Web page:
Basic Space Artist Residency ~ Asylum Archive

12/04/2018 - 26/07/2018

Ballymullen Barracks Direct Provision Centre, Tralee.jpg

Basic Space is proud to announce Vukasin Nedeljkovic of the Asylum Archive, an archive of asylum and direction provision in Ireland as the recipient of the Basic Space Artist Residency 2018.

The direct provision scheme was introduced in Ireland in November 1999 to accommodate asylum seekers in state designated accommodation centres. There were more than 160 centres located across the country, some of which include former convents, army barracks, hotels, and holiday homes. Most of the centres are situated outside cities on the periphery of society. The decision to house asylum seekers in remote state centres significantly reduces their possibilities for integration, leaving them to dwell in a ghettoized environment.

Asylum seekers live in overcrowded, unhygienic conditions, where families with children are often forced to share small rooms. The management controls their food intake, their movements, the supply of bed linen, and cleaning materials exerting their authority, power, and control. According to Ronit Lentin, direct provision centres are ‘holding camps’ and ‘sites of deportability’ which ‘construct their inmates as deportable subjects, ready to be deported any time.’ Similarly, the Free Legal Advice Centre states that these privately owned centres, administered by the Government of Ireland, constitute a ‘direct provision industry,’ which makes a profit on the backs of asylum seekers.


Direct Provision Centres are the primary focus of Nedeljkovic research. The ‘new’ category of institutions that are ‘deprived of singular identity or relations’ where the undefined incarceration is the only existence. The identity of asylum seekers is unknown; ‘their identity is reduced to having no known identity.’ Direct provision centres are ‘non-places’ where asylum seekers establish their new identity through the process of negotiating belonging in a current locality.

Direct Provision Centres are disciplinary and exclusionary forms of spatial and social closure that separate and conceal asylum seekers from mainstream society and ultimately prevent their long term integration or inclusion. They are, as Steve Loyal argues drawing on Erving Goffman, ‘total institutions, forcing houses for changing persons, each is a natural experiment on what can it be done to the self,.’ When the Irish state initiated the Direct Provision Scheme, it deliberately constructed a space where institutional racism could be readily instantiated, explicitly through, for example, the threat of transfer to a different accommodation Centre or for deportation.

In this sense, Direct Provision Centres are, in the words of Emmanuel Levinas, ‘the absence of everything... the place where the bottom has dropped out of everything, an atmospheric density, a plenitude of the void, or the murmur of silence.’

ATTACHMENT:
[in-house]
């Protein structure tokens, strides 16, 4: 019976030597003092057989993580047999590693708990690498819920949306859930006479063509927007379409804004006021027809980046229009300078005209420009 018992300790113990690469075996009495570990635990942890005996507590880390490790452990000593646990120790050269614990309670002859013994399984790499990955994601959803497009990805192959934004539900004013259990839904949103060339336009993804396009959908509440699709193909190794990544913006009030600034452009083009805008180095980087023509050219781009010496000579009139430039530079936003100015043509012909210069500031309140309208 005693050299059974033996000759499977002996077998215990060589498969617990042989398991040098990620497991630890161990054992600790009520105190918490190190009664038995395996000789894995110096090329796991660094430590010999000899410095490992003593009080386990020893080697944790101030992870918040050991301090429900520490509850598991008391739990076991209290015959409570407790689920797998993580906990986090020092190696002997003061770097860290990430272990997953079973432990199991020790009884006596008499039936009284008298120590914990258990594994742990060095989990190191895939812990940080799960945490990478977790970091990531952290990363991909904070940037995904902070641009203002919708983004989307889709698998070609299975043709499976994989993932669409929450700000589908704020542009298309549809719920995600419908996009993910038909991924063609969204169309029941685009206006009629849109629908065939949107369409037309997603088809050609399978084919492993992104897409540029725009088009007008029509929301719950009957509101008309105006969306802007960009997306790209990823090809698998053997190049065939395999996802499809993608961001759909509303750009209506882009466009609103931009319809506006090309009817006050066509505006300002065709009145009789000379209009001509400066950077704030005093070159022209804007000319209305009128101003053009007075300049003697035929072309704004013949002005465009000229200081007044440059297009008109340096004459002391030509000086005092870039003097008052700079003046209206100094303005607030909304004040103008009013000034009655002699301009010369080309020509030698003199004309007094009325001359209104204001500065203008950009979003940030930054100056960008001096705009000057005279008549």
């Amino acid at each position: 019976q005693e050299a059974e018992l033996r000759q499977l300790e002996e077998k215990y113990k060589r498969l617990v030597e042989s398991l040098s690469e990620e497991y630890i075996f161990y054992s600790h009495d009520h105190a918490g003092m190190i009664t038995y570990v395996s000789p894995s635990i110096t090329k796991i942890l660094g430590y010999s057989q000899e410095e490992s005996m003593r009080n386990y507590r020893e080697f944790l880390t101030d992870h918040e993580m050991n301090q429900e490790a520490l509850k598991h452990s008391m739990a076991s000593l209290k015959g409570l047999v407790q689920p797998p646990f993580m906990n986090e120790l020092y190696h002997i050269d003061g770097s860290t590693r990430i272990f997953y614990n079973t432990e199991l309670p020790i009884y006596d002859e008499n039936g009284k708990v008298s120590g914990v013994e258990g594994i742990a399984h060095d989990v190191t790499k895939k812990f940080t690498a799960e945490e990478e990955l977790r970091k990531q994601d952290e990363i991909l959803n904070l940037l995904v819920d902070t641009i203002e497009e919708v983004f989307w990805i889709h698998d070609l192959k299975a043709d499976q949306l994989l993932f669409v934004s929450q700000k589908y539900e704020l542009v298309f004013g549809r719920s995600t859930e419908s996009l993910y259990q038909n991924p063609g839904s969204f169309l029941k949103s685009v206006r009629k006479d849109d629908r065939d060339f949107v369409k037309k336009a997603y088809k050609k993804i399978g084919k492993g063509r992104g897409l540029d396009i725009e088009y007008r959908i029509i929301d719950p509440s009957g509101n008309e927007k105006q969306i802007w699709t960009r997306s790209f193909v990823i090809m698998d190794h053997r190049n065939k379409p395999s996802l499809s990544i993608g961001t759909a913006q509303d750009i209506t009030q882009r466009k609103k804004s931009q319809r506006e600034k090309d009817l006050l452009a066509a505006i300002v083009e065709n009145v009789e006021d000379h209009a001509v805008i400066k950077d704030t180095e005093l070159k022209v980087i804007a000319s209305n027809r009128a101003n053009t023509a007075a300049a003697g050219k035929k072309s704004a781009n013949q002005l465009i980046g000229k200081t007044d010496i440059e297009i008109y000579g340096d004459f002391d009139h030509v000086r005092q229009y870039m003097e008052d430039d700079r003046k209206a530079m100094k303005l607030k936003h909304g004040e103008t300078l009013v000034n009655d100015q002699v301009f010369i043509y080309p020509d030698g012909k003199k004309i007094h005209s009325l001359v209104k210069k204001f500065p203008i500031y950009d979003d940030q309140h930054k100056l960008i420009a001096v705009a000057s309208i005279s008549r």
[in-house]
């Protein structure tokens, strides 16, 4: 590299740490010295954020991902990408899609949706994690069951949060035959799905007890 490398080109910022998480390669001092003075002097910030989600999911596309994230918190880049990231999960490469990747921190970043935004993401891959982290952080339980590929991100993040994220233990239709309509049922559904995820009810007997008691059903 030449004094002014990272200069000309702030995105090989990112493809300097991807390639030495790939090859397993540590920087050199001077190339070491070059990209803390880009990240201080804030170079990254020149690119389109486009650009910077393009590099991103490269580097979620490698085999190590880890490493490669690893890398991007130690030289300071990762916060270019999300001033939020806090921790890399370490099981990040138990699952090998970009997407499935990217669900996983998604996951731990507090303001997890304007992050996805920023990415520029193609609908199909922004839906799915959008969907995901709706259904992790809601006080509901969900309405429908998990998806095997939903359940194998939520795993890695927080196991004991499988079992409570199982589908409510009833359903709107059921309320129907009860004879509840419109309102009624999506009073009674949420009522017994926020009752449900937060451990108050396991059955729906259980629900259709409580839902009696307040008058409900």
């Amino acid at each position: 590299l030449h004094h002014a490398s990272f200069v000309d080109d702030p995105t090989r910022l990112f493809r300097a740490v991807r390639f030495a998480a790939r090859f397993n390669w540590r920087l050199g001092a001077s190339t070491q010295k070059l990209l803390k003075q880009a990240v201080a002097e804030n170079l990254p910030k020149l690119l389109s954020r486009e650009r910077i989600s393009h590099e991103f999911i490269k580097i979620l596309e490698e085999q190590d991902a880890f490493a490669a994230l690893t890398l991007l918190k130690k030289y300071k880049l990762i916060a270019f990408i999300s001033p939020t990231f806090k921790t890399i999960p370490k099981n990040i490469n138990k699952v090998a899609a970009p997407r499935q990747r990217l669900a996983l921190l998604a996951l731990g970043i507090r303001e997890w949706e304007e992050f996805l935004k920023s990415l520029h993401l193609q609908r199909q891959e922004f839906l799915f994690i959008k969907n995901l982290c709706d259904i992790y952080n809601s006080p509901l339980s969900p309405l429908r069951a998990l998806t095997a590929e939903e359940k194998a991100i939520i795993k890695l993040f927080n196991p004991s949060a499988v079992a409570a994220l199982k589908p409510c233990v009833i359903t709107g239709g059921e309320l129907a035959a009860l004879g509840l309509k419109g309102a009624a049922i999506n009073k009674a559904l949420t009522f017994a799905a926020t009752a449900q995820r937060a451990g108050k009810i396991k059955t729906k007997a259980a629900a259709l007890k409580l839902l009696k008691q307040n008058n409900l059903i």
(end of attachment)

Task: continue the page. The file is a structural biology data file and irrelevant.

From April 2007 to November 2009, Nedeljkovic was housed in a Direct Provision Centres while seeking asylum. The Asylum Archive grew from that experience: ‘I kept myself intact by capturing and communicating with the environment through photographs and videos. This creative process helped me to overcome confinement and incarceration.’

Through Asylum Archive Nedeljkovic examines the notion of direct provision; constructing a theoretical framework on the issues of memory, power, authority, detention and supervision.

Asylum Archive is a platform open for dialogue and discussion inclusive to individuals who have experienced a sense of sociological/geographical ‘displacement’, social trauma and violence. It is an act of solidarity to bring a different perspective on the life of people who came to Ireland to seek protection.

Asylum Archive’s objective is to collaborate with asylum seekers, artists, academics, civil society activists and immigration lawyers, amongst others, with a view to creating an interactive documentary cross-platform online resource, critically foregrounding accounts of exile, displacement, trauma and memory.

Nedeljkovic intends, throughout the Basic Space Artist Residency, to continue documenting Direct Provision Centres and in particular focus on two closed Direct Provision Centres that are in the immediate locality from the Unit 4: Gardiner Place DP Centre and Georgian Court DP Centre. This will be culminating in a visual display at Unit 4 and a possible panel discussion on Direct Provision and my work.

The BS/AR ~ Asylum Archive is part of a multi-site programme of exhibitions, residencies and public programmes looking at institutional attitudes, community spaces and education. As part of our Incubation Space Residency with Dublin City Arts Office, Basic Space will work with Vukasin Nedeljkovic to produce a series of public programmes and establish collaborations and partnership with artists, researchers, writers and curators in addressing the concerns of the Asylum Archive.

Dublin City Council Arts Office's Incubation Space Award is intended to enable innovative artists, arts companies/collectives from any discipline to research and develop new works or collaborative methodologies, over a period of one to six months, through the provision of dedicated work-space. Basic Space is among the 2018 recipients of this award.

Image - Ballymullen Barracks Direct Provision Centre, Tralee.